Memories play an important part in the Harry Potter story. In last week’s post, I mentioned occlumency – “the magical defence of the mind against external penetration” – and legilimency – “the ability to extract feelings and memories from another person’s mind”. As I said then: In Rowling’s Wizarding World, this can get a little more ‘physical’ than we are used to in the Muggle world…
In his Headmaster’s office at Hogwarts, Professor Dumbledore keeps a magical device called the Pensieve. It is introduced to us in Chapter 30 of the fourth book, The Goblet of Fire. Harry discovers it while he is waiting for Dumbledore in his office:
A shallow stone basin lay there, with odd carvings around the edge; runes and symbols that Harry did not recognize. The silvery light was coming from the basin’s contents, which were like nothing Harry had ever seen before. He could not tell whether the substance was liquid or gas. It was a bright, whitish silver, and it was moving ceaselessly; the surface of it became ruffled like water beneath wind, and then, like clouds, separated and swirled smoothly. It looked like light made liquid – or like wind made solid – Harry couldn’t make up his mind.
When Harry bends down over it, he find himself drawn into the substance, and transported to another place and time, where all he can do is watch (he cannot interfere).
When he gets pulled back into the present time, he asks Dumbledore what the thing is.
‘This? It is called a Pensieve,’ said Dumbledore. ‘I sometimes find, and I am sure you know the feeling, that I simply have too many thoughts and memories crammed into my mind.’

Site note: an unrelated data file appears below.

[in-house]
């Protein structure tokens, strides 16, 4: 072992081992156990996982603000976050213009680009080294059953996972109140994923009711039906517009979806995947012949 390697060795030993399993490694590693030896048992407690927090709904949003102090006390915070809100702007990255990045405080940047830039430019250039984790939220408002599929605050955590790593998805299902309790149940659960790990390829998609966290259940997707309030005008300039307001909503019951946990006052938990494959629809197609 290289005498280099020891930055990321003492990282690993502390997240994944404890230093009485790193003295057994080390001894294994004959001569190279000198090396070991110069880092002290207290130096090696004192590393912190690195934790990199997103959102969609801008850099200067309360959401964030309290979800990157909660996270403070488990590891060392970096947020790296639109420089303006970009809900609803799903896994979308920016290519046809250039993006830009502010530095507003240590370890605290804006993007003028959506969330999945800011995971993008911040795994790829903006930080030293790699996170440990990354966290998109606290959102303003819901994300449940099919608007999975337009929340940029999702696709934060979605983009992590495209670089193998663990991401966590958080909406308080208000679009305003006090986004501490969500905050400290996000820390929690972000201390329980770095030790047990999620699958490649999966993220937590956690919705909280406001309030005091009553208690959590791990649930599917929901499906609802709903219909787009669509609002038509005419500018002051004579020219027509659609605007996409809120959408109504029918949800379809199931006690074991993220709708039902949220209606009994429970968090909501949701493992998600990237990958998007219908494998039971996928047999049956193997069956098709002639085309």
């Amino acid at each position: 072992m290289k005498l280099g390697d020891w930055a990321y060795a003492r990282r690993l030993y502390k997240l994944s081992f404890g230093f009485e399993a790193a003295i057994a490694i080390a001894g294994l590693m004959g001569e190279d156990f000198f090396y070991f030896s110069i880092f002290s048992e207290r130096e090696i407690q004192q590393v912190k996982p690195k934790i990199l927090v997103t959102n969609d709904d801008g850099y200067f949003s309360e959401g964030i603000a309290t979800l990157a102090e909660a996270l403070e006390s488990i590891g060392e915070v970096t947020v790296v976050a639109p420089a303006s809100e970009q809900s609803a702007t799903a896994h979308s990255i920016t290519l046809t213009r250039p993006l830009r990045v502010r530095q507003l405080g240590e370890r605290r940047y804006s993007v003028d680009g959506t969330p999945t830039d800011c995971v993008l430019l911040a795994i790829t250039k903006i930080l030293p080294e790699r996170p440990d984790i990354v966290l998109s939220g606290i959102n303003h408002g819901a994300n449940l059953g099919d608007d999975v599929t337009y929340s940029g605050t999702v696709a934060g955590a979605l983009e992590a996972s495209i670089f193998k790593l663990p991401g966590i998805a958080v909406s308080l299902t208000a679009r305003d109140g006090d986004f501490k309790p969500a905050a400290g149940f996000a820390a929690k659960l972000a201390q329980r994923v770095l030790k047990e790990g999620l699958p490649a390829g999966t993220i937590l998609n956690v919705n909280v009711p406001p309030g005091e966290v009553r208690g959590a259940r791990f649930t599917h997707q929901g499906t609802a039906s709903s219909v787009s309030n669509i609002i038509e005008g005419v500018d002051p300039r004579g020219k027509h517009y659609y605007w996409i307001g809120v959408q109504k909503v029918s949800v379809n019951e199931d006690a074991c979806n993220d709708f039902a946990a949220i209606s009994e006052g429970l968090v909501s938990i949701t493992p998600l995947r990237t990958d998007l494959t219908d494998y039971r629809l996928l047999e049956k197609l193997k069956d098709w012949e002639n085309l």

’Er,’ said Harry, who couldn’t truthfully say that he had ever felt anything of the sort.
’At these times,’ said Dumbledore, indicating the stone basin, I use the Pensieve. One simply siphons the excess thoughts from one’s mind, pours them into the basin, and examines them at one’s leisure. It becomes easier to spot patterns and links, you understand, when they are in this form.’
’You mean … that stuff’s your thoughts?’ Harry said, staring at the swirling white substance in the basin.
’Certainly,’ said Dumbledore. ‘Let me show you.’
Whereupon he demonstrates by drawing out his wand, placing the tip of it near his temple, drawing out a glistening strand of the same kind of substance from his head, adding it to the Pensieve and swirling the stone basin “rather as a gold prospector would swirl for fragments of gold”.
The word Pensieve is of course derived from “pensive” (=deeply thoughtful) and “sieve” (utensil for straining or sifting etc).
The Pensieve continues to be an important object throughout the rest of the series; as is the whole idea of being able to dive into another person’s memories.
The most important difference between using the Pensieve and just listening to someone telling you about their memories, is that with the Pensieve, you get an objective view of what happened; and you are free to draw your own conclusions about it.
But to be able to use the Pensieve, you must first obtain the memory you want to examine, in the form of that physical substance.